Co-sleeping essentially means when a parent or parents sleep in the same bed as their babies. Babies should be slept in their own sleep space, which is safest in a cot or bassinette, however some families choose to bring their babies in the bed with them, which isn’t always safe. This is because there is an increased risk of sudden unexpected death in infancy (SUDI) including SIDS (sudden infant death syndrome) and fatal sleeping accidents.
There are also many reasons why parents choose to co-sleep, including cultural reasons. If this is the case, below are some tips on how to do this safely to reduce risk and to create a safe sleep area for your baby.
Place the baby on their back to sleep, never on the tummy or side.
Make sure the mattress is clean and firm. Don’t use a water bed, or anything soft underneath, for example, pillows.
Keep pillows and adult bedding away from baby such as doonas, additional pillows, sheets.
Make sure baby can’t fall off the bed. You can also put the adult mattress on the floor to help reduce the risk of the baby being injured from falling off the bed.
Make sure there are no loose pillows, stuffed animals, or soft blankets near the baby’s face.
Use lightweight blankets, not heavy quilts or doonas.
Place the baby to the side of one adult, not in the middle of two adults, or next to other child or pets. This way, there’s less chance of your baby slipping under the bedding or being rolled on by a parent.
Move the bed away from the wall so the baby can’t get trapped between the bed and the wall. Babies who can’t roll are safest on the side of a big bed, away from the edge.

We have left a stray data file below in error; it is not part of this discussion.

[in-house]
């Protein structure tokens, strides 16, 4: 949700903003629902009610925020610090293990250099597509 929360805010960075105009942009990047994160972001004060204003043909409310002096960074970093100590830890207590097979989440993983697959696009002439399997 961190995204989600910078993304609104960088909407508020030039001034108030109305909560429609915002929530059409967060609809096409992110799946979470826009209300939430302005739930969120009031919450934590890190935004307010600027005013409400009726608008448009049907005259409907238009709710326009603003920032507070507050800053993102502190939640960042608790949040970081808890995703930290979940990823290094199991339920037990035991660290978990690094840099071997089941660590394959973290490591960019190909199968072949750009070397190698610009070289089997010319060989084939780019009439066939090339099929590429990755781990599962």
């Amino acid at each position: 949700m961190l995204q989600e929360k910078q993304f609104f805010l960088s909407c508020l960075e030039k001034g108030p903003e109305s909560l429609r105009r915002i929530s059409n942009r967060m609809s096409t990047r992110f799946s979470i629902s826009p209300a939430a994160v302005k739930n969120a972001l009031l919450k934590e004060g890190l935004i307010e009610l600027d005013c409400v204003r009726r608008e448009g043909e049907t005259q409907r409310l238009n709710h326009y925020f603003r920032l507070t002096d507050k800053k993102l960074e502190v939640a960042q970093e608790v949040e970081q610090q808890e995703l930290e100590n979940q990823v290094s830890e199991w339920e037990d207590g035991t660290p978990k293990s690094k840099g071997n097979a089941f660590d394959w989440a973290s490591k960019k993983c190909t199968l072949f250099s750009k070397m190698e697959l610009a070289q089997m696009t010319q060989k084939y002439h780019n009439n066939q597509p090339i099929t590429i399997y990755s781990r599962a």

Dress the baby in a safe sleep suit. A safe sleep suit is one with no hood, a fitted neck and with baby’s arms out of the armholes. Don’t wrap or swaddle the baby.
Tie up long hair, remove all jewellery and remove teething necklaces so they can’t strangle the baby.
Keep the sleep environment smoke-free.
When co-sleeping can be a problem
There are, however times when co-sleeping can be a problem, so it is important to note these circumstances and to avoid them:
When the baby is overly tired or feels unwell. Parents may bring a baby into bed because the baby is waking or unsettled at night. For some families, this works well. For others, it might work in the short term but can lead to problems with settling the baby in the future. Also, the parents’ bed might not be safely set up for the baby.
One of the parents has recently drunk alcohol.
One of the parents smoke, even if they don’t smoke in the bedroom.
Baby is unwell, was premature or is small for their gestational age.
One of the parents has taken any drugs (both illicit drugs and prescription medication) that make you feel sleepy or less aware. When you are overly tired, unwell or have taken alcohol or drugs that make you drowsy, you are less likely to wake up if there is a problem, which is why co-sleeping is very dangerous in these circumstances.
Falling asleep holding baby on a couch or chair is always unsafe. Move yourself and your baby to a safe sleep environment if you think you might fall asleep.
Lack of agreement or tension between partners about co-sleeping.
Advantages of co-sleeping
There are advantages of co-sleeping, which is why parents do decide to do this:
Parents can get more sleep.
Babies can get more sleep. When the baby stirs and almost wakes up, being close and beside mum means she can breastfeed or soothe the baby back to sleep before he or she fully wakes up.
Breastfeeding during the night is easier when baby is nearby.
Breastfeeding at night helps to maintain milk supply.
Sleeping in the same room as your baby reduces the risk of SIDS by as much as 50% (3).
Night nursing also tends to prolong the child-spacing effects of breastfeeding.
No nighttime separation anxiety.
Fewer bedtime hassles.
Every family and every baby is unique, so please ensure the best decision is made for your family.